Guest Blog Post: Doreen Leong

Disclosure: Chococlectic approached me with a free sample box to evaluate.  I was so intrigued by their business model, that I decided to feature them on the blog. 

Today I got to chat with Doreen Leong of Chococlectic, a craft chocolate subscription box company that sends curated chocolate bars.  I got to find out a bit about her process.

What is the most exciting thing right now about bean to bar chocolate?

The fact that there are many new American bean to bar chocolate makers popping up! This tells me that there is a demand for craft chocolate and that we are slowly changing the chocolate industry – paying farmers better, closing the gap between chocolate lovers and farmers and the consumers are beginning to understand the benefits of enjoying craft chocolate bars. We are also slowly getting introduced to more regions – Vietnam, India, etc and this is very exciting to me!

What did you do before you started Cococlectic, and how did you transition into the chocolate industry?

I worked in marketing and advertising before going into chocolate. I took professional classes in baking and patisserie to better understand the craft. There’s still so much to learn and I’m always learning from the chocolate makers. Cococlectic started with my sister. She lives in Singapore and I would always ship her boxes of craft chocolate to taste. One day someone suggested I started a subscription company since I was already doing it for my sister and so I did! We’re now running 6 years strong! 

 What is your philosophy behind the chocolates you choose for your boxes, and how you choose flavor profiles to go together?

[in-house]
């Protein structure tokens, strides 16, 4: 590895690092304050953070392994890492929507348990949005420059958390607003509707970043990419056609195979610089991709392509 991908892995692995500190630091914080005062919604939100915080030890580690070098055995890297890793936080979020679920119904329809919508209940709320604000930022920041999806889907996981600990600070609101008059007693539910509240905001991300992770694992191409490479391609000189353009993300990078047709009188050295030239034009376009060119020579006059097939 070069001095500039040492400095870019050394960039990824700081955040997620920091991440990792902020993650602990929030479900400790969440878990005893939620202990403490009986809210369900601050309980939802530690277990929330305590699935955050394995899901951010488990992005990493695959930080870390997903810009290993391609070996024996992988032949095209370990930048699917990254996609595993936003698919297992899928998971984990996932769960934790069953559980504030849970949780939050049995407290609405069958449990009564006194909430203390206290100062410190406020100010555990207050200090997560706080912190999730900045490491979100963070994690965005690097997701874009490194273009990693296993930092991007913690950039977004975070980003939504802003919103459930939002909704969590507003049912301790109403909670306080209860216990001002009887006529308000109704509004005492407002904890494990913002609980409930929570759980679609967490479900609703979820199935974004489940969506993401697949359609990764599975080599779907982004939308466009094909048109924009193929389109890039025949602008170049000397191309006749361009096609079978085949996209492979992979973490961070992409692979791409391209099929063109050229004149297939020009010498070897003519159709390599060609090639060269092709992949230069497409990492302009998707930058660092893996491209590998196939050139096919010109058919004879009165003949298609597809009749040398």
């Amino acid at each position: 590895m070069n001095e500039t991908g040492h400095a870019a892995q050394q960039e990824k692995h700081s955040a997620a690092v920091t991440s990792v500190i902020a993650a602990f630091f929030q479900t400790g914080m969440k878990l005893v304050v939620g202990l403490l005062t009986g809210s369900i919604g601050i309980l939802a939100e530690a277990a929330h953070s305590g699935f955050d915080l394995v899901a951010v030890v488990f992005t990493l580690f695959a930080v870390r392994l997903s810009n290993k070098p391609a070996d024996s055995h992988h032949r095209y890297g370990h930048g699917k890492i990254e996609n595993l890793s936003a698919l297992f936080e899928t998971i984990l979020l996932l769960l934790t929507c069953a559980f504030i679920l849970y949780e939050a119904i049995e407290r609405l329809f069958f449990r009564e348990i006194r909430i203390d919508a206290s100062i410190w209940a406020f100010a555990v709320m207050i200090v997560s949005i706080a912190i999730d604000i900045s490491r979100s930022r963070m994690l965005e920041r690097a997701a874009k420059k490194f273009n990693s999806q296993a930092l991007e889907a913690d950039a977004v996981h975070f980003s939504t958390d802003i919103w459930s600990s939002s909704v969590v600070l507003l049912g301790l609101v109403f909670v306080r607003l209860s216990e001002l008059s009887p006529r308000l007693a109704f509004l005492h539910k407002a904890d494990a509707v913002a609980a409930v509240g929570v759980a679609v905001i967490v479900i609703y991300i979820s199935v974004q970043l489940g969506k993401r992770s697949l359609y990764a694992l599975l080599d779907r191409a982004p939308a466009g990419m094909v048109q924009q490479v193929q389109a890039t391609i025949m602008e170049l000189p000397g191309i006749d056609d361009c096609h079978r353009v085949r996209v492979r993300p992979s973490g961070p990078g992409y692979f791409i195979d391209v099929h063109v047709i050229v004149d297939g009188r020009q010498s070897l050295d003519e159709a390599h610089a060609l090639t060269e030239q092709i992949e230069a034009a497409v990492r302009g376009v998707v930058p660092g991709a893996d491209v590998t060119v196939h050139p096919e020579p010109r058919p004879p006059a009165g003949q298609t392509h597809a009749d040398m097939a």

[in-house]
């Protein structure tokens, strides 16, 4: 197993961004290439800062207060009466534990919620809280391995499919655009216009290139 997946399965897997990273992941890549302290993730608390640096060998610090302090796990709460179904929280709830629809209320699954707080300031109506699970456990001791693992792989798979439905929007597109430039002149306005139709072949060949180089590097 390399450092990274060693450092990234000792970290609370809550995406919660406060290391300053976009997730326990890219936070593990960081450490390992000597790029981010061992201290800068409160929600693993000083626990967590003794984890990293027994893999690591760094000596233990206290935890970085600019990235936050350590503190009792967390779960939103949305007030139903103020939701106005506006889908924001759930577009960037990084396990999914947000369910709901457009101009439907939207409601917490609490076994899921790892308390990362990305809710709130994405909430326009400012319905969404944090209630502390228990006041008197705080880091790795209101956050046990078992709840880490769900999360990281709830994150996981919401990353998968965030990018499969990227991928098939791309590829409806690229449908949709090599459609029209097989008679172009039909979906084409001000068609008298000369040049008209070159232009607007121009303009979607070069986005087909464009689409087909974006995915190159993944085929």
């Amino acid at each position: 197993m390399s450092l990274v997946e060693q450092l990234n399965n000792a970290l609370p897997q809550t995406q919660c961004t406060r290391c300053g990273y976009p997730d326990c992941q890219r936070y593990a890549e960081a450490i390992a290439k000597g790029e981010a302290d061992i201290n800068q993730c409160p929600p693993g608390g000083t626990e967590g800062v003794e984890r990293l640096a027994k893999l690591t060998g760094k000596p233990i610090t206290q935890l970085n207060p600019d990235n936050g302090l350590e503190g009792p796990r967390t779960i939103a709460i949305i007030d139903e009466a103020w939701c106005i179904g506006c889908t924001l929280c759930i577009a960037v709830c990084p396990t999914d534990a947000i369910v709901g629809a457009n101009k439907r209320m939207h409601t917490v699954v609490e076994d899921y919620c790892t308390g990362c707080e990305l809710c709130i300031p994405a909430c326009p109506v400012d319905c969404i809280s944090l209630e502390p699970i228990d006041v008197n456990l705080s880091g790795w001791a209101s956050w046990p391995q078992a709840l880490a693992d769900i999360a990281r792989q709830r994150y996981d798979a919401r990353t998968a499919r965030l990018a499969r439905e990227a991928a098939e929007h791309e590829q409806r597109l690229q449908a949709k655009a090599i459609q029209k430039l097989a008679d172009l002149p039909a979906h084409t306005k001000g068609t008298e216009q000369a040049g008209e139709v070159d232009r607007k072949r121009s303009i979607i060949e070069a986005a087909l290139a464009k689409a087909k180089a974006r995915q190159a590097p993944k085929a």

We feature American chocolate makers who make their bars using less than 5 ingredients. This is important to us because we feel that we can taste the beans and the flavors of the bar in it’s purest form without adding much to it. We try to feature small batch chocolate makers, those who we might not have heard of but have great bars. We look for rare bars using unique origins. A Venezuela bar from a maker can taste completely different from another Venezuela bar from another maker. So we taste the bars, find the unique characteristic and mouth feel. 

 Tell us about your team.  How do you all work together?

We have a very small and lean team. There’s 3 of us (myself, my husband and business partner Brent Wallace and my sister Coleen Leong) and a few part time help during production week. We have several tasters who help us determine if the bars should be featured. Most of the time we’re sourcing chocolate makers, tasting them and getting them ready to be featured. 

 How do you find new chocolate makers to feature? 

We are very fortunate that many chocolate makers reach out to us asking to be on Cococlectic. We also look around to  see who’s new and reach out to them directly. The chocolate industry is very small so it’s not difficult to see who’s a new maker. 

 What is one thing most people don’t know/realize/understand about craft chocolate?

People think that craft chocolate is over priced. What they don’t know is that it’s extremely difficult to make a chocolate bar. The ingredients are expensive – the chocolate makers buy beans from the farmers paying them fair wage (it’s no easy work for the farmers, believe me I’ve been there and tried it, it’s really a hard laborious work). The chocolate maker process takes many steps, the equipment is expensive to purchase and very labor intensive. Sure you can use automatic machinery to process them but you still need manual labor for some other part of the process like wrapping the bars, etc. Any smaller chocolate makers may not have the capital to purchase machinery. 

 What are some of the coolest things you’ve gotten to do/places you’ve gotten to go because of chocolate?

We we got to visit Ning’s farm in Malaysia (Chocolate Concierge). He took us to the farm. We got to see his process and understand how he helps and educates the villagers to harvest cocoa pods. 

 What is the best chocolate dessert you ever tasted?

Ah… It’s a toss between the chocolate souffle I make and the dark chocolate shortbread cookie in Dandelion’s recipe book. Both are so decadent.

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